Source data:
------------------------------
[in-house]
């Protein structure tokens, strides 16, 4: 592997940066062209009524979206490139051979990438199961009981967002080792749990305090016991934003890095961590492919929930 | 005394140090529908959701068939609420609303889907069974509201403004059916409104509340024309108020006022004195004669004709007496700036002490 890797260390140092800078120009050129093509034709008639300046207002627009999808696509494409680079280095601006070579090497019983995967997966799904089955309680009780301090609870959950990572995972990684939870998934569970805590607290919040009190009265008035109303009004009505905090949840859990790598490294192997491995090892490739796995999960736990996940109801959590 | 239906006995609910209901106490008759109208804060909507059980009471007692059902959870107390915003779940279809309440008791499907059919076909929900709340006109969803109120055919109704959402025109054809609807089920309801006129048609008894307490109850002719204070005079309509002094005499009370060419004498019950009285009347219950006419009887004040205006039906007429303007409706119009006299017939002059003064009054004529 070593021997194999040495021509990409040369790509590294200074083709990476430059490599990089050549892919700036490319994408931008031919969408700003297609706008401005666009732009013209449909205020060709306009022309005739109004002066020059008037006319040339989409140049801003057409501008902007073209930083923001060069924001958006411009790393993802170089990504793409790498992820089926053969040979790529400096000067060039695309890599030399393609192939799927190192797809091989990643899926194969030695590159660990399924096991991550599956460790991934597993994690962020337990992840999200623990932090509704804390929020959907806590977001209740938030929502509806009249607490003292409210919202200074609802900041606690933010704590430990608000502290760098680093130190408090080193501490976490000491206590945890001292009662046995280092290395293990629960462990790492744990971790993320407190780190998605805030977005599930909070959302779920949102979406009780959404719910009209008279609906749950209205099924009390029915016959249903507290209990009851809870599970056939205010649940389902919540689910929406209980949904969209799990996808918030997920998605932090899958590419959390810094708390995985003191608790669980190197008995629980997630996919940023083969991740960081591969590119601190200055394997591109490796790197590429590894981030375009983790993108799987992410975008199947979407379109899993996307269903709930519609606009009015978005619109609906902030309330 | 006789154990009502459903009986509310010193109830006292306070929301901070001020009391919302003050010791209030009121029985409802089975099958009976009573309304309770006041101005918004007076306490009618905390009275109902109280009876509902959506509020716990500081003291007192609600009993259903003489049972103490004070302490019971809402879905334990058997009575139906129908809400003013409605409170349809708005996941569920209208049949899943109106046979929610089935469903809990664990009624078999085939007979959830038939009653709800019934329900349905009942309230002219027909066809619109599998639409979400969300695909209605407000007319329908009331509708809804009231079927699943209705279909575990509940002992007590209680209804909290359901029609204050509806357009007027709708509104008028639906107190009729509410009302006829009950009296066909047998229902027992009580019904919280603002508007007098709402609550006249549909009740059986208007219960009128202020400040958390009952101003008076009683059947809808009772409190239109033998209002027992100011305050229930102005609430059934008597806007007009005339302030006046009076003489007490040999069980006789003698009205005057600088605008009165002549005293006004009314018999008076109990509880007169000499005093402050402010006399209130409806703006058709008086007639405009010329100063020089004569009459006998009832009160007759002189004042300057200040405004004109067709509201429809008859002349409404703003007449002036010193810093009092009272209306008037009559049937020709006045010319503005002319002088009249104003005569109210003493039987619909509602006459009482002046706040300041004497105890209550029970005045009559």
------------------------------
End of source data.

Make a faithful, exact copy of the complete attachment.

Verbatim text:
[in-house]
């Protein structure tokens, strides 16, 4: 592997940066062209009524979206490139051979990438199961009981967002080792749990305090016991934003890095961590492919929930 | 005394140090529908959701068939609420609303889907069974509201403004059916409104509340024309108020006022004195004669004709007496700036002490 890797260390140092800078120009050129093509034709008639300046207002627009999808696509494409680079280095601006070579090497019983995967997966799904089955309680009780301090609870959950990572995972990684939870998934569970805590607290919040009190009265008035109303009004009505905090949840859990790598490294192997491995090892490739796995999960736990996940109801959590 | 239906006995609910209901106490008759109208804060909507059980009471007692059902959870107390915003779940279809309440008791499907059919076909929900709340006109969803109120055919109704959402025109054809609807089920309801006129048609008894307490109850002719204070005079309509002094005499009370060419004498019950009285009347219950006419009887004040205006039906007429303007409706119009006299017939002059003064009054004529 070593021997194999040495021509990409040369790509590294200074083709990476430059490599990089050549892919700036490319994408931008031919969408700003297609706008401005666009732009013209449909205020060709306009022309005739109004002066020059008037006319040339989409140049801003057409501008902007073209930083923001060069924001958006411009790393993802170089990504793409790498992820089926053969040979790529400096000067060039695309890599030399393609192939799927190192797809091989990643899926194969030695590159660990399924096991991550599956460790991934597993994690962020337990992840999200623990932090509704804390929020959907806590977001209740938030929502509806009249607490003292409210919202200074609802900041606690933010704590430990608000502290760098680093130190408090080193501490976490000491206590945890001292009662046995280092290395293990629960462990790492744990971790993320407190780190998605805030977005599930909070959302779920949102979406009780959404719910009209008279609906749950209205099924009390029915016959249903507290209990009851809870599970056939205010649940389902919540689910929406209980949904969209799990996808918030997920998605932090899958590419959390810094708390995985003191608790669980190197008995629980997630996919940023083969991740960081591969590119601190200055394997591109490796790197590429590894981030375009983790993108799987992410975008199947979407379109899993996307269903709930519609606009009015978005619109609906902030309330 | 006789154990009502459903009986509310010193109830006292306070929301901070001020009391919302003050010791209030009121029985409802089975099958009976009573309304309770006041101005918004007076306490009618905390009275109902109280009876509902959506509020716990500081003291007192609600009993259903003489049972103490004070302490019971809402879905334990058997009575139906129908809400003013409605409170349809708005996941569920209208049949899943109106046979929610089935469903809990664990009624078999085939007979959830038939009653709800019934329900349905009942309230002219027909066809619109599998639409979400969300695909209605407000007319329908009331509708809804009231079927699943209705279909575990509940002992007590209680209804909290359901029609204050509806357009007027709708509104008028639906107190009729509410009302006829009950009296066909047998229902027992009580019904919280603002508007007098709402609550006249549909009740059986208007219960009128202020400040958390009952101003008076009683059947809808009772409190239109033998209002027992100011305050229930102005609430059934008597806007007009005339302030006046009076003489007490040999069980006789003698009205005057600088605008009165002549005293006004009314018999008076109990509880007169000499005093402050402010006399209130409806703006058709008086007639405009010329100063020089004569009459006998009832009160007759002189004042300057200040405004004109067709509201429809008859002349409404703003007449002036010193810093009092009272209306008037009559049937020709006045010319503005002319002088009249104003005569109210003493039987619909509602006459009482002046706040300041004497105890209550029970005045009559």